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Fourteen Men Say They Are Candidates for President

January 6, 1988

PORT-AU-PRINCE, Haiti (AP) _ Fourteen men said Tuesday they had registered as presidential candidates for government-run elections Jan. 17. Half of them were barred from running earlier because of ties to the ousted Duvalier dictatorship.

In another development, the Information Ministry announced Tuesday that all members of the disbanded Electoral Council were barred from leaving the country pending an investigation.

The independent Electoral Council was dissolved by the government after the Nov. 29 election was called off due to a rampage by thugs who killed 34 people. The election was to have been the first free balloting in Haiti in 30 years.

The government named its own Electoral Council, revised the election law and scheduled elections for Jan. 17.

The government-appointed Electoral Council has not yet released any official list of candidates for president, for the 27 Senate seats or for the 77 seats in the Chamber of Deputies. The deadline to register was Monday midnight.

Seven of the newly registered candidates also ran for president Nov. 29. They are Leslie Manigat, Gerard Philippe-Auguste, Gregoire Eugene, Hubert DeRonceray, Arnold Dumas, Dieuveuil Joseph and Lamaritiere Honorat.

Manigat and Philippe-Auguste said they would withdraw if they detected fraud in the new elections.

Four leading presidential candidates in the November balloting - Gerard Gourgue, Louis Dejoie, Sylvio Claude and Marc Bazin - refused to register as candidates this time.

The seven candidates barred the first time because of ties with the Duvaliers are: Clovis Desinor, Claude Raymond, Alphonse Lahens, Edouard Francisque, Jean Julme, Lesage Chery and Clement Joseph Charles.

The nine-member Electoral Council had ruled the seven candidates could not take part in the first elections because of a clause in the constitution barring anyone who helped keep the Duvalier family in power from running for office for 10 years.

The junta leader, Lt. Gen. Henri Namphy, insists that an election will be held Jan. 17 and that the government will be turned over to a civilian candidate on Feb. 7, the date marking the end of Duvalier family rule two years ago.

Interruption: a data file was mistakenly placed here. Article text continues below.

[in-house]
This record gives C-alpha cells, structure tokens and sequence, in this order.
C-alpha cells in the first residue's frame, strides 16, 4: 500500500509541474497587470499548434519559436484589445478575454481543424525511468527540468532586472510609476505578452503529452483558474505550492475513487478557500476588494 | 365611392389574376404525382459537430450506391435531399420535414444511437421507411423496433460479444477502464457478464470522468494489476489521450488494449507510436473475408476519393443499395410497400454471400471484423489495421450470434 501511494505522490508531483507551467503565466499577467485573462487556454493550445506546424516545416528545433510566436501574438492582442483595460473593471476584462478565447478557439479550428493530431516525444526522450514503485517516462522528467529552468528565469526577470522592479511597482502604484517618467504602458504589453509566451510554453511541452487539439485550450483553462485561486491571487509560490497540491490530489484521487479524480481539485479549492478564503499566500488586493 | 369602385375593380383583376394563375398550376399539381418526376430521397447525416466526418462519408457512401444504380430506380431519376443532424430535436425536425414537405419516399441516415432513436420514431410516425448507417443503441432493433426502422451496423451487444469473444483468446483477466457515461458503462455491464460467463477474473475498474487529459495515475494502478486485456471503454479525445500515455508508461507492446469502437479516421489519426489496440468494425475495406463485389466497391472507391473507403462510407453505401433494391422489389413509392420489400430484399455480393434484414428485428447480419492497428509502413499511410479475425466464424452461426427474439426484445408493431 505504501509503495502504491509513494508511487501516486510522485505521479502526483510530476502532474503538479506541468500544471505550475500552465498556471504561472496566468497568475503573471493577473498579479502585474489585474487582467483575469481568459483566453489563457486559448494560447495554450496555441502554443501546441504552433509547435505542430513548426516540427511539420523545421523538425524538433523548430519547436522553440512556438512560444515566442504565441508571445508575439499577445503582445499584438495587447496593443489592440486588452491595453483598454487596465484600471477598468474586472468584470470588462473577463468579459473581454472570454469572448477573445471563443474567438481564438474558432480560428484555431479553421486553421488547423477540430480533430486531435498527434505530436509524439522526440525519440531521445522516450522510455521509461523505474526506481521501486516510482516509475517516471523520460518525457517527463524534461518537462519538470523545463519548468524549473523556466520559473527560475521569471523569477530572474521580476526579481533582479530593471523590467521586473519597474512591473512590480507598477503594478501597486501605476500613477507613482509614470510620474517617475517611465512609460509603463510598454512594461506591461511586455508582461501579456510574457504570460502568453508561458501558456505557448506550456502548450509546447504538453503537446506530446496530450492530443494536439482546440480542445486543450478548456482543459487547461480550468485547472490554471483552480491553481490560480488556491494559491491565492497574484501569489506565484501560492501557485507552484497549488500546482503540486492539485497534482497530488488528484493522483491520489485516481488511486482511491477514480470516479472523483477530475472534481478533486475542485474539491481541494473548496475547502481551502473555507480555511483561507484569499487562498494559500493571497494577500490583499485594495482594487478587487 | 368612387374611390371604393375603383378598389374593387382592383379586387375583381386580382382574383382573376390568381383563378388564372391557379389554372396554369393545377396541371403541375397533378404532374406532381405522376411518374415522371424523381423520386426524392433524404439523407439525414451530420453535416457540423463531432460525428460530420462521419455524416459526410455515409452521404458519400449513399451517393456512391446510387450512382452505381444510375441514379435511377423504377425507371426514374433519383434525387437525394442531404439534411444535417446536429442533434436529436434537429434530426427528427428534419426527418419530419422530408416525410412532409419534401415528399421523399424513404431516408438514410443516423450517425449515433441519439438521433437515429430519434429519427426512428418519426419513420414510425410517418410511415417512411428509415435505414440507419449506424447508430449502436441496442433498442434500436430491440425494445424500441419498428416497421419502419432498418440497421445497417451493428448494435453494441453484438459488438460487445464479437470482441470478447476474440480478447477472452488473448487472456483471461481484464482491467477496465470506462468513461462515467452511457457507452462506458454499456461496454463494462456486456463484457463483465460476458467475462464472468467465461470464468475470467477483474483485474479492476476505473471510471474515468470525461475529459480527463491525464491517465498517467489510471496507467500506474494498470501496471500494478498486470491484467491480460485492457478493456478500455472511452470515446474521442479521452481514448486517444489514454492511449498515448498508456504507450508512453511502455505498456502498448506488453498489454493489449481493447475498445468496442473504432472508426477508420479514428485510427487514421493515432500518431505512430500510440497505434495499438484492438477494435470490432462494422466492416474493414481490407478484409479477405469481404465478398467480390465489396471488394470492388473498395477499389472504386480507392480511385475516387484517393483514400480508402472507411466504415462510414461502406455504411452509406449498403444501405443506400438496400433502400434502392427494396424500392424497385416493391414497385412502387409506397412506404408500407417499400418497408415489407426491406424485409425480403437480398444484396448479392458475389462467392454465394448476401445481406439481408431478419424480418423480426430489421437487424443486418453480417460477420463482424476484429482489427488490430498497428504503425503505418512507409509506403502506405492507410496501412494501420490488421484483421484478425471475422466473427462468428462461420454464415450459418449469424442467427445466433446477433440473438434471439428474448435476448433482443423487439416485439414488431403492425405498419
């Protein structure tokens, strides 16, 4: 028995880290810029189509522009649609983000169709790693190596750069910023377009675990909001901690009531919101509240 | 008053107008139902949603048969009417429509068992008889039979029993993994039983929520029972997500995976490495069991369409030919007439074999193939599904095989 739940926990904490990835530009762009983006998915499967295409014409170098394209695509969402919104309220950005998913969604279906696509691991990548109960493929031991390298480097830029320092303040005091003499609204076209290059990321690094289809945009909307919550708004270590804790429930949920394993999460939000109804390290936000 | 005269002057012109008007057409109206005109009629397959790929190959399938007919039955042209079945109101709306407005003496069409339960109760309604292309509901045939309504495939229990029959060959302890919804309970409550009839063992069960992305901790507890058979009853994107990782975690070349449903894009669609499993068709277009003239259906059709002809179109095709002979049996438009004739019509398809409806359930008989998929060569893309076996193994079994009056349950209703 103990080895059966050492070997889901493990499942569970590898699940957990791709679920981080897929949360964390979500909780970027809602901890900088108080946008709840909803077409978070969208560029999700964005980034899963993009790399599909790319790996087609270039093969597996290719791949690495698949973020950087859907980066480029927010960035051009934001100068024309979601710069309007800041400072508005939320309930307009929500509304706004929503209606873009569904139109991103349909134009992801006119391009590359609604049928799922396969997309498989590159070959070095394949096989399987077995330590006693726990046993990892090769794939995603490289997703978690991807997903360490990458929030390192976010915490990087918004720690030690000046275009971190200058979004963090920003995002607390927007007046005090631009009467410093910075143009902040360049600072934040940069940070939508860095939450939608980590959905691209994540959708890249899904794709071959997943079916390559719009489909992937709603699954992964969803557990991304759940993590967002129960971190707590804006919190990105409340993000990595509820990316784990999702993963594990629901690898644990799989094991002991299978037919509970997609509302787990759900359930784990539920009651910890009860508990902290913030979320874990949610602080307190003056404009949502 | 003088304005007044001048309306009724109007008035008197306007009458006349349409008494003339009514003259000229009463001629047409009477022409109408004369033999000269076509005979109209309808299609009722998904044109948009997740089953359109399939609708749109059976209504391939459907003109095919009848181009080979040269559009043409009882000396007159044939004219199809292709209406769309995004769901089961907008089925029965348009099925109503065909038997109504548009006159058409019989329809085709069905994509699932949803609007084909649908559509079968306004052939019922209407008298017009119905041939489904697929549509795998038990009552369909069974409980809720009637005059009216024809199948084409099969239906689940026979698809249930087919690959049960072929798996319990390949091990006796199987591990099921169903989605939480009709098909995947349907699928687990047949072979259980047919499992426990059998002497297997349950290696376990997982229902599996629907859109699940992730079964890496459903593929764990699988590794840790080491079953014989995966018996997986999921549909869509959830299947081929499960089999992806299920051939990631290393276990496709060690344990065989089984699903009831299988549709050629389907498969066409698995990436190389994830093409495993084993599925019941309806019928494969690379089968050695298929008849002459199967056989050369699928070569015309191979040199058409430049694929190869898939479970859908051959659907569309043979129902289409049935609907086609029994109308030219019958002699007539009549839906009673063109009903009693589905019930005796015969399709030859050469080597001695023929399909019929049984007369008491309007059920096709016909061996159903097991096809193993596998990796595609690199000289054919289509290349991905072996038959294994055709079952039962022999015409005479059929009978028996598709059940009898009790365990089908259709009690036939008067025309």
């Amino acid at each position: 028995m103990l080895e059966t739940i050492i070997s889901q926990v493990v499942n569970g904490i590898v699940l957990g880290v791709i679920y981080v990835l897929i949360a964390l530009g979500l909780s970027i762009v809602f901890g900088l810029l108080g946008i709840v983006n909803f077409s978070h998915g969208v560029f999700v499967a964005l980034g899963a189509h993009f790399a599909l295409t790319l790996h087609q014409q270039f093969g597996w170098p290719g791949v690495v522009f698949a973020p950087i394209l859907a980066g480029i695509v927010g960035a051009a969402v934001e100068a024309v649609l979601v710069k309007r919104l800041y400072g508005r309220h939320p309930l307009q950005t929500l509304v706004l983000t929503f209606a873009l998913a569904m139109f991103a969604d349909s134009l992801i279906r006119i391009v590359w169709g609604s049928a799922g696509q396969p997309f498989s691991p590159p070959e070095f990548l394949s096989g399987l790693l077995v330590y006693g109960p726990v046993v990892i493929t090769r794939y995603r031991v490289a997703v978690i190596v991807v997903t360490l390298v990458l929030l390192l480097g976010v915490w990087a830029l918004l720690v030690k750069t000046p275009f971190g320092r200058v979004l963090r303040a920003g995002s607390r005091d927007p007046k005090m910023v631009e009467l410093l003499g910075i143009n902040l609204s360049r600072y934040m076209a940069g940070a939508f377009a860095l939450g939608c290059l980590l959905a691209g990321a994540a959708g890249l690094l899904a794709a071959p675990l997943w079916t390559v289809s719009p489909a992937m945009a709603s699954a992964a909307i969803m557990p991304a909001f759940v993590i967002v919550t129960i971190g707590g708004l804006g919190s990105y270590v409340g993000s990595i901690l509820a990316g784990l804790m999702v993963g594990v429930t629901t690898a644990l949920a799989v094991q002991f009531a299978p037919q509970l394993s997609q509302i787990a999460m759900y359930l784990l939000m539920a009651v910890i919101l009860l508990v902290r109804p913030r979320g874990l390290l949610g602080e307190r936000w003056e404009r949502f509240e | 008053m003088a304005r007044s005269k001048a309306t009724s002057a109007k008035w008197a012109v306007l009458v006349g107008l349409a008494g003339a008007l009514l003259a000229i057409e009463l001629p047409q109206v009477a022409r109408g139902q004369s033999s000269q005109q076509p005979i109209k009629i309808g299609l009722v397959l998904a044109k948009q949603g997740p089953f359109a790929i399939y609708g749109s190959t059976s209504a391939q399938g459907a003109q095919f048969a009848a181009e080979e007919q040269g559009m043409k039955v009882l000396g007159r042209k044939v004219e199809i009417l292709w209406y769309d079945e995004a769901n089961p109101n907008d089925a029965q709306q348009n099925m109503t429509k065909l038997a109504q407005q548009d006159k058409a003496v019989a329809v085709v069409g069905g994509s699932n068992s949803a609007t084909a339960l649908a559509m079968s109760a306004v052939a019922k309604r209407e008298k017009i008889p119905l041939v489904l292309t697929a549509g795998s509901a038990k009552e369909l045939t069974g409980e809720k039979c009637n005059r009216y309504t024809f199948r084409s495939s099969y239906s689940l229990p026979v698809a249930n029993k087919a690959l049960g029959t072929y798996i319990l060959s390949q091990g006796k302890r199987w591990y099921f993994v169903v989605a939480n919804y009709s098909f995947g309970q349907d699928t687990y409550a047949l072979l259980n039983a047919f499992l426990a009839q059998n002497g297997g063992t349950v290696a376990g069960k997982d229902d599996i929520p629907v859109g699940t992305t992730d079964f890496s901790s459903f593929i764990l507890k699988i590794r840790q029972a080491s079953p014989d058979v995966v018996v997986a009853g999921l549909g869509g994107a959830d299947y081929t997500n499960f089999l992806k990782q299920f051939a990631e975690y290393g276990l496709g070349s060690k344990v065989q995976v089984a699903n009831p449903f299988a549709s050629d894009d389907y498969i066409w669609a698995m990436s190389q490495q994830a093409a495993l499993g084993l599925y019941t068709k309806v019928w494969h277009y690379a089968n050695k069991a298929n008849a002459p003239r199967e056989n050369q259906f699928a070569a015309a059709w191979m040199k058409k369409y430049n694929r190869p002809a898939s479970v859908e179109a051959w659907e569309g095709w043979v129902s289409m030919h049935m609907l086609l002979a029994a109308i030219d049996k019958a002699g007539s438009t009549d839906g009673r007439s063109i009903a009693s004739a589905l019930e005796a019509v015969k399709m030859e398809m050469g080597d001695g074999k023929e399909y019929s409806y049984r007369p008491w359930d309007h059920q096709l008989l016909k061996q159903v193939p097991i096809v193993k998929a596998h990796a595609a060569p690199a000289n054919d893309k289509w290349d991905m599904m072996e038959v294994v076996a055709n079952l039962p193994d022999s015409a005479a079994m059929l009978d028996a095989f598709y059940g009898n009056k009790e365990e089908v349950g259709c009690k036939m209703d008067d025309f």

On Tuesday night, an Information Ministry spokeswoman, Anaise Chavenet, said, ″There has been a ban issued on the departure of members of the former Electoral Council. They have to give testimony to a commission of inquiry .... Until it is proven that they have a clean administrative record during their mandate they cannot leave the national territory.″

Asked whether they had been charged with anything, she said, ″I don’t know if criminal charges have been filed against them. If charges are brought, it will be in the hands of the courts.″

She said in the telephone interview that the investigation is being conducted by the Ministry of Interior headed by Brig. Gen. Williams Regala, a member of the junta. The third member of the junta is civilian Luc Hector.

A Caribbean Community meeting has been called for Wednesday in Bridgetown, Barbados, to discuss the Haitian political situation. Two officials of the original Electoral Council, Jean-Claude Roy and Jean Robert Sabalat, were stopped at the Port-au-Prince airport by immigration authorities Tuesday and blocked from flying to Barbados for the meeting, Ms. Chavenet said.

″I was accused of nothing, I was given no explanation,″ Roy said in a telephone interview. ″At the airport they took my passport and told me if I wanted to recover it I would have to go to the Interior Ministry.″

Most members of the independent Electoral Council have been in hiding, but one left for the United States shortly after the November election was canceled.

The junta has accused the former council of ″inviting foreign intervention into strictly Haitian affairs″ and ″ostracizing certain sectors of society″ by preventing them from participating in the elections.

Last week, the president of the original council, Ernst Mirville, was stopped at the airport when he tried to travel to Miami for medical treatment.

The Civil Society - a coalition of about 50 civic, political, religious, peasant and human rights organizations - has called on the provisional government to postpone the election and then resign.

A Civil Society spokesman, the Rev. Antoine Adrien of the Roman Catholic Church, told a news conference Tuesday, ″No regime can govern just with bayonets against the unanimous opposition of the nation. We have force.″

The Civil Society asked Haitians living aboard to ″unite their efforts for the creation of a formidable democratic force capable of blocking the road to anti-national Duvalierist reactionaries.″

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